Most marketers are now deep into their planning for 2024, and a critical part of that planning is determining how marketing performance will be measured. Performance metrics are essential for effective marketing, but they can also have unintended consequences.
Surrogation can be a particularly pernicious source of such unintended consequences. Read on to learn what surrogation is, why it happens, and how to avoid it.
Measuring performance has been a prominent feature of the business landscape since double-entry accounting appeared in the 14th or 15th century. “You can’t manage what you can’t measure” is one of the most often-repeated maxims in the business world, and it’s been an article of faith for generations of business leaders.
Performance measurement permeates virtually all business functions, including marketing. For the past several years, marketers have been increasingly focused on measuring the performance of their activities and programs, and many marketing leaders now use performance data to allocate budgets and make marketing mix decisions.
Overall, this has been a positive development. Using performance data to guide the choice of marketing tactics and investments should lead to more rational, evidence-based decisions.
However, performance metrics must be selected thoughtfully and used carefully because they are powerful tools that can produce unintended consequences as well as desirable results.
Surrogation is a frequent cause of unintended consequences in performance management systems. It can happen even when the selection and use of performance metrics are well-intentioned.
What Is Surrogation?
Surrogation refers to the human tendency to lose sight of the real objective and focus only (or almost entirely) on the metric that is designed to measure performance against the real objective. In other words, we have a tendency to decide (often subconsciously) that scoring well on the metric is the real objective.
For example, suppose that one of your company’s important objectives is to provide outstanding customer experiences, and you decide to measure your performance against that objective using customer surveys. The survey results are shared with customer-facing employees, and they are frequently discussed at team meetings.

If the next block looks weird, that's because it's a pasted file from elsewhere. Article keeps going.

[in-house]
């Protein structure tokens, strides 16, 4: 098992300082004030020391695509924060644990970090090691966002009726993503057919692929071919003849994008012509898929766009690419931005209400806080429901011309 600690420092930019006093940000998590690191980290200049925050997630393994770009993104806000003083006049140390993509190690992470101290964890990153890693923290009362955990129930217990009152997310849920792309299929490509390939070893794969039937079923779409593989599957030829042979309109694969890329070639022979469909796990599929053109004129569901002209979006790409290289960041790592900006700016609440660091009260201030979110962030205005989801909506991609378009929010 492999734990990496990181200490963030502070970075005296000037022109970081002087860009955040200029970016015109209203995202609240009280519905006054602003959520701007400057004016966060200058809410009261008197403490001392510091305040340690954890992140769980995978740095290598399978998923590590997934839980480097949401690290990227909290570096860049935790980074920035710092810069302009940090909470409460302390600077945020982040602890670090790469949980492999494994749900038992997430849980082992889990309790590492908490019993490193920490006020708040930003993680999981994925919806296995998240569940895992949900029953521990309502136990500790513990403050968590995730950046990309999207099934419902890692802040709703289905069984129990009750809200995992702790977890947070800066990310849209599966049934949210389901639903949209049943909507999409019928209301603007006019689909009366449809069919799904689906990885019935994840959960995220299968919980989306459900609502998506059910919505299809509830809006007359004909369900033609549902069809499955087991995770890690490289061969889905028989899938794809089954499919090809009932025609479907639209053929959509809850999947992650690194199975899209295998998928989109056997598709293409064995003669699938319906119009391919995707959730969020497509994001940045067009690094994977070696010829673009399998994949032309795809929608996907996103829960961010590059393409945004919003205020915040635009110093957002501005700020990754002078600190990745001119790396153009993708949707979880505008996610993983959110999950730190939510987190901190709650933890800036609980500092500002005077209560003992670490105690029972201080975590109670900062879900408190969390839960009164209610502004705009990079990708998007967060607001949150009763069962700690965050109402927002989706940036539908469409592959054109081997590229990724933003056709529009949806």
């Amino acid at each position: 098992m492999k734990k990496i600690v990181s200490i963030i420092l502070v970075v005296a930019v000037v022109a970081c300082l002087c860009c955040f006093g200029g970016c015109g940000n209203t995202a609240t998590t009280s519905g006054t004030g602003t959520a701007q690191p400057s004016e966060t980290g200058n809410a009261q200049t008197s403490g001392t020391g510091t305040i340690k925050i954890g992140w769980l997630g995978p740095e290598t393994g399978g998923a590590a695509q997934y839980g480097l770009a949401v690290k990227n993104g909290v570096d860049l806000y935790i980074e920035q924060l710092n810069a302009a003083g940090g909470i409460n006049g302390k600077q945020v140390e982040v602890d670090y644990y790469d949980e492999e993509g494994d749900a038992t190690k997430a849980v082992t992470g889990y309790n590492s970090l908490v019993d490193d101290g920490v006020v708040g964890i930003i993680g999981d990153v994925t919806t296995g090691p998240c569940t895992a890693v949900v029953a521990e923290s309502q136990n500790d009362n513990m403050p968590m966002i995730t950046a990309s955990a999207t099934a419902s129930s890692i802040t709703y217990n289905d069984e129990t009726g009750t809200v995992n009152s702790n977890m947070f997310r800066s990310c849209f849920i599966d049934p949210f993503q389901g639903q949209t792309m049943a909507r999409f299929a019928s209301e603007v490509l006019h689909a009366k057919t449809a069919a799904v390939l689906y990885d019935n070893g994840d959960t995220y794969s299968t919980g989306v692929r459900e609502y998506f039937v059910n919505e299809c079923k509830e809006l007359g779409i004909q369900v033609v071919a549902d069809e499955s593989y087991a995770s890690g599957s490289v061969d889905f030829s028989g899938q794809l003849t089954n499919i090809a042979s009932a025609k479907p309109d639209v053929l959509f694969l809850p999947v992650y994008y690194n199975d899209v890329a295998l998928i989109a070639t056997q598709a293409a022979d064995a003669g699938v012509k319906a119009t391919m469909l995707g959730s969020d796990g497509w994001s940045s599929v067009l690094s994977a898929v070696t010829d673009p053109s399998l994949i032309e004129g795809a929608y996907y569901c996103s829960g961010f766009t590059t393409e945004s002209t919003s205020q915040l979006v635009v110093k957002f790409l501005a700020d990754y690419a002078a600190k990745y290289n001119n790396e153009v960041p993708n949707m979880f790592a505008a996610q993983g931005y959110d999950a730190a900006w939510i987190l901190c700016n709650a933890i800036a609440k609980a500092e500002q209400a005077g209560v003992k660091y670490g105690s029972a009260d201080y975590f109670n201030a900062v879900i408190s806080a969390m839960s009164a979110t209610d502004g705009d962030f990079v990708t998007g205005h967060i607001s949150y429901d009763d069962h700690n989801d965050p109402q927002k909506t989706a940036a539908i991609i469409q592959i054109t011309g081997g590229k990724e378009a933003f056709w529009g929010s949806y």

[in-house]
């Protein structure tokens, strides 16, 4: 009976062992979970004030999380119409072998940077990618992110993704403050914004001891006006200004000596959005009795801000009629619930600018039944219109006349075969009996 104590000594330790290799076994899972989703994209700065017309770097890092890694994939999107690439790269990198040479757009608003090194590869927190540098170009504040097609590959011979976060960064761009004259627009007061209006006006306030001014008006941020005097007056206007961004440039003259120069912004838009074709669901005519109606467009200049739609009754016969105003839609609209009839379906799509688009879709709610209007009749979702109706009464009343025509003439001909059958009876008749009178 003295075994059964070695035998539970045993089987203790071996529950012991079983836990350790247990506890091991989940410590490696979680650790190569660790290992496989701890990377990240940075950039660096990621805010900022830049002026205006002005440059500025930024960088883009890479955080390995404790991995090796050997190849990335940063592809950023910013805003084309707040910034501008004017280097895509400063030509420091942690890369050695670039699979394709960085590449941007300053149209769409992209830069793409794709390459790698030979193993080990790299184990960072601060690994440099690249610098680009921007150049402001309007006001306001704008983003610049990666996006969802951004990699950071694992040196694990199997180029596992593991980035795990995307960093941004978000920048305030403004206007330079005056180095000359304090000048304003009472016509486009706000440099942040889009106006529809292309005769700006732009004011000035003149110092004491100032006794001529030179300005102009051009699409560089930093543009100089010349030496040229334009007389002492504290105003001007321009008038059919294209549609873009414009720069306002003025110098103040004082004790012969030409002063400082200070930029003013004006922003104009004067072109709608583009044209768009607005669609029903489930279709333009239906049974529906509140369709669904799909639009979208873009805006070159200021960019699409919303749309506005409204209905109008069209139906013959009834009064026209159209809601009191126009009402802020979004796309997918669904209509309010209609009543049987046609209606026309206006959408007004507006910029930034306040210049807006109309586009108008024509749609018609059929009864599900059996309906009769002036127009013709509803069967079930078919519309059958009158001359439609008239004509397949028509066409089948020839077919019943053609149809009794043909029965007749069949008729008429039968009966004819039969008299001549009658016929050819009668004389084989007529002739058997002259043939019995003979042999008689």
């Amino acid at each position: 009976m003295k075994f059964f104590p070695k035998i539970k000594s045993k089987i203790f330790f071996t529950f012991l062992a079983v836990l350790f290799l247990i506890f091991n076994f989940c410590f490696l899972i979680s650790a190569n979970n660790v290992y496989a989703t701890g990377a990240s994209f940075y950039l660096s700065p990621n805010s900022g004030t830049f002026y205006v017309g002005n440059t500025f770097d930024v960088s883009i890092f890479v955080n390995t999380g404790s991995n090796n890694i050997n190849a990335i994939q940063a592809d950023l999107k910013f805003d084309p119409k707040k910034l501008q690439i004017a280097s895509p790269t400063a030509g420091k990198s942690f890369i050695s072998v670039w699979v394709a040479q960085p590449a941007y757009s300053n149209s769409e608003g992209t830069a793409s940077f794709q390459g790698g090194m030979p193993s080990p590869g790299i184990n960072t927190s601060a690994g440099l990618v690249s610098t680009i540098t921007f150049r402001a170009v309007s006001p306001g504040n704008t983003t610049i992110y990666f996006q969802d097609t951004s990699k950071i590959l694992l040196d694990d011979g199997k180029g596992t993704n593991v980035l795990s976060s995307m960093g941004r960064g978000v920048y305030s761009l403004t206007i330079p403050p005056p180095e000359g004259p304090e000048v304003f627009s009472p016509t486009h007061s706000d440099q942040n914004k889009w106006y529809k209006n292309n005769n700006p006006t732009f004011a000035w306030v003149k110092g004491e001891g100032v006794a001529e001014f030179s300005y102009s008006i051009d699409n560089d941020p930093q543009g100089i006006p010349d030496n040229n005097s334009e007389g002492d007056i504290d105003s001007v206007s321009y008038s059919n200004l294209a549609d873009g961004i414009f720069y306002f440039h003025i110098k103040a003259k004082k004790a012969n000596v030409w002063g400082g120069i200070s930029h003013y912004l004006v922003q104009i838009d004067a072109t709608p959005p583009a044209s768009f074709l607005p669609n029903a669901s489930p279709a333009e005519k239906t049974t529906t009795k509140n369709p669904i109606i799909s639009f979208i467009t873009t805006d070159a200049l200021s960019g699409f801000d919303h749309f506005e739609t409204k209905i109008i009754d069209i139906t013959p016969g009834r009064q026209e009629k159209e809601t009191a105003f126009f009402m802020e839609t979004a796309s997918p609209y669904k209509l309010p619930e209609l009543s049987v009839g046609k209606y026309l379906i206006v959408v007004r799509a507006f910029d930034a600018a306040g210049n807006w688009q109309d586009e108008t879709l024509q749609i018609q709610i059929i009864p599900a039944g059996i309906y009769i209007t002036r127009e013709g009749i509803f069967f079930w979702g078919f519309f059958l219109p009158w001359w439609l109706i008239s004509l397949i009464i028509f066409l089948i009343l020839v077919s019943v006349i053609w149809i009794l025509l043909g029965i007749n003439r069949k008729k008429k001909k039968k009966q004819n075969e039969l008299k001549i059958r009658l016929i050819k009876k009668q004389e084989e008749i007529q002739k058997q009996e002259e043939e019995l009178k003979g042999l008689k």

Under these circumstances, some of your employees can begin to think that the objective is to gain high customer survey scores rather than deliver great customer experiences. This becomes a significant problem if those employees begin to entice customers to give high scores on the surveys even if they aren’t completely happy with their experiences.
Why Surrogation Happens
Surrogation can occur because of the inherent power of performance metrics to shape human behavior. After all, that’s one of the main reasons they’re used. When marketing leaders institute performance metrics, they expect their teams to use those metrics to guide their activities.
Dan Ariely, the noted behavioral economist and author of Predictably Irrational, described the power of performance metrics in a column in the Harvard Business Review. He wrote:
“Human beings adjust behavior based on the metrics they’re held against. Anything you measure will impel a person to optimize his score based on that metric. What you measure is what you’ll get. Period.”
Eli Goldratt, the developer of the theory of constraints, made the same point in his book The Haystack Syndrome where he wrote:
“Tell me how you will measure me and I will tell you how I will behave.”
Reducing the Odds of Surrogation
Surrogation can happen wherever performance metrics are used, and there’s no ironclad way to completely prevent it. However, marketing leaders can take steps to lower the odds that surrogation will occur.
One effective way to reduce surrogation is to use multiple metrics when measuring the performance of significant programs or initiatives. This approach is most effective when the metrics used require managers and other team members to balance several competing dimensions of performance.
So, for example, if you are measuring the effectiveness of your demand generation program, you will obviously track the number of leads generated. But you should also track other aspects of performance such as the number of leads who actually become customers (the conversion rate), pipeline velocity, and customer acquisition cost.
This combination of metrics – or something similar – will lead your demand generation team to consider quantity, quality, and cost when evaluating the effectiveness of their activities.
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